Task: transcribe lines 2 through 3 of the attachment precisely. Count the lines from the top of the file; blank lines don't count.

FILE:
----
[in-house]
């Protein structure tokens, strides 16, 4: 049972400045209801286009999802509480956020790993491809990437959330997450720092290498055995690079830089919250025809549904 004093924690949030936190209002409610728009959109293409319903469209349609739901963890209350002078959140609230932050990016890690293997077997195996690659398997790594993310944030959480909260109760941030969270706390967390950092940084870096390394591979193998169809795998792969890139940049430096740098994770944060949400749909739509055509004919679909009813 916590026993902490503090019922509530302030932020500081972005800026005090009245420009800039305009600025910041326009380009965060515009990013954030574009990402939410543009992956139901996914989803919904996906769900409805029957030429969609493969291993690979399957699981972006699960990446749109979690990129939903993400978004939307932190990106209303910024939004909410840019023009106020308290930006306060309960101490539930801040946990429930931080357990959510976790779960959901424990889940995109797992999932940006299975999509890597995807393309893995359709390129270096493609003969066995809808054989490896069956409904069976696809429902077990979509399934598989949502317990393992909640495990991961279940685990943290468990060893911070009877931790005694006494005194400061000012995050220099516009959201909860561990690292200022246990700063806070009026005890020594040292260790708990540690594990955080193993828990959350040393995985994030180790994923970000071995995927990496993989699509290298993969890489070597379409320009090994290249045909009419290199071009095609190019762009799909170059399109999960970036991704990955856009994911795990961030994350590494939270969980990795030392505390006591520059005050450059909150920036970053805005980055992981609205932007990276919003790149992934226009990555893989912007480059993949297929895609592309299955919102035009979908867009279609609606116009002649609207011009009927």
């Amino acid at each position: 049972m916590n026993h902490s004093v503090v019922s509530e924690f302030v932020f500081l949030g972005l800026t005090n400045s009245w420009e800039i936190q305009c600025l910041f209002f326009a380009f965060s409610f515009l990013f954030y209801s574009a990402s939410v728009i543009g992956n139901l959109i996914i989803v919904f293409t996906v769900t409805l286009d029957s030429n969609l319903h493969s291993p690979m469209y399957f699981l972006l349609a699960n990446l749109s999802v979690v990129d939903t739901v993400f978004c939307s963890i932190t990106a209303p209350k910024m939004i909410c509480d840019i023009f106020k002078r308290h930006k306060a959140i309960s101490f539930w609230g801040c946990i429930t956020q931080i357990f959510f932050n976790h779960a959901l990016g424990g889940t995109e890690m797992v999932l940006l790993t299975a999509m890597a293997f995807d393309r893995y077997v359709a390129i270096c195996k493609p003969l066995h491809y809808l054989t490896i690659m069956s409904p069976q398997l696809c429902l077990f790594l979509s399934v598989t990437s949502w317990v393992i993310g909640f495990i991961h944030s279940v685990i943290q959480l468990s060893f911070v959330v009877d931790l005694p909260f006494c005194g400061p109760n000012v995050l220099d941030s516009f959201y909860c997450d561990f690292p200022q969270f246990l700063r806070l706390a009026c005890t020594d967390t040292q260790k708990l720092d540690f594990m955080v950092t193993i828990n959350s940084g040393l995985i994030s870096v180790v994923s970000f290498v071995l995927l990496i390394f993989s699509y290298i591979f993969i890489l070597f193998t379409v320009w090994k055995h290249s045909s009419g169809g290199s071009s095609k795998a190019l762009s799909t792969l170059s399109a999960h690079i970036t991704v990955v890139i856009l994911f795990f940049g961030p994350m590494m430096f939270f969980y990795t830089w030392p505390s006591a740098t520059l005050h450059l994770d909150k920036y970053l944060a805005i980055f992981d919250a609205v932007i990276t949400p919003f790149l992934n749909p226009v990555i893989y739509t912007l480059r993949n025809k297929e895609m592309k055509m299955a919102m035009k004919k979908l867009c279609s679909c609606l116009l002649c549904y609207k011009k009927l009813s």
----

């Protein structure tokens, strides 16, 4: 049972400045209801286009999802509480956020790993491809990437959330997450720092290498055995690079830089919250025809549904 004093924690949030936190209002409610728009959109293409319903469209349609739901963890209350002078959140609230932050990016890690293997077997195996690659398997790594993310944030959480909260109760941030969270706390967390950092940084870096390394591979193998169809795998792969890139940049430096740098994770944060949400749909739509055509004919679909009813 916590026993902490503090019922509530302030932020500081972005800026005090009245420009800039305009600025910041326009380009965060515009990013954030574009990402939410543009992956139901996914989803919904996906769900409805029957030429969609493969291993690979399957699981972006699960990446749109979690990129939903993400978004939307932190990106209303910024939004909410840019023009106020308290930006306060309960101490539930801040946990429930931080357990959510976790779960959901424990889940995109797992999932940006299975999509890597995807393309893995359709390129270096493609003969066995809808054989490896069956409904069976696809429902077990979509399934598989949502317990393992909640495990991961279940685990943290468990060893911070009877931790005694006494005194400061000012995050220099516009959201909860561990690292200022246990700063806070009026005890020594040292260790708990540690594990955080193993828990959350040393995985994030180790994923970000071995995927990496993989699509290298993969890489070597379409320009090994290249045909009419290199071009095609190019762009799909170059399109999960970036991704990955856009994911795990961030994350590494939270969980990795030392505390006591520059005050450059909150920036970053805005980055992981609205932007990276919003790149992934226009990555893989912007480059993949297929895609592309299955919102035009979908867009279609609606116009002649609207011009009927």
């Amino acid at each position: 049972m916590n026993h902490s004093v503090v019922s509530e924690f302030v932020f500081l949030g972005l800026t005090n400045s009245w420009e800039i936190q305009c600025l910041f209002f326009a380009f965060s409610f515009l990013f954030y209801s574009a990402s939410v728009i543009g992956n139901l959109i996914i989803v919904f293409t996906v769900t409805l286009d029957s030429n969609l319903h493969s291993p690979m469209y399957f699981l972006l349609a699960n990446l749109s999802v979690v990129d939903t739901v993400f978004c939307s963890i932190t990106a209303p209350k910024m939004i909410c509480d840019i023009f106020k002078r308290h930006k306060a959140i309960s101490f539930w609230g801040c946990i429930t956020q931080i357990f959510f932050n976790h779960a959901l990016g424990g889940t995109e890690m797992v999932l940006l790993t299975a999509m890597a293997f995807d393309r893995y077997v359709a390129i270096c195996k493609p003969l066995h491809y809808l054989t490896i690659m069956s409904p069976q398997l696809c429902l077990f790594l979509s399934v598989t990437s949502w317990v393992i993310g909640f495990i991961h944030s279940v685990i943290q959480l468990s060893f911070v959330v009877d931790l005694p909260f006494c005194g400061p109760n000012v995050l220099d941030s516009f959201y909860c997450d561990f690292p200022q969270f246990l700063r806070l706390a009026c005890t020594d967390t040292q260790k708990l720092d540690f594990m955080v950092t193993i828990n959350s940084g040393l995985i994030s870096v180790v994923s970000f290498v071995l995927l990496i390394f993989s699509y290298i591979f993969i890489l070597f193998t379409v320009w090994k055995h290249s045909s009419g169809g290199s071009s095609k795998a190019l762009s799909t792969l170059s399109a999960h690079i970036t991704v990955v890139i856009l994911f795990f940049g961030p994350m590494m430096f939270f969980y990795t830089w030392p505390s006591a740098t520059l005050h450059l994770d909150k920036y970053l944060a805005i980055f992981d919250a609205v932007i990276t949400p919003f790149l992934n749909p226009v990555i893989y739509t912007l480059r993949n025809k297929e895609m592309k055509m299955a919102m035009k004919k979908l867009c279609s679909c609606l116009l002649c549904y609207k011009k009927l009813s």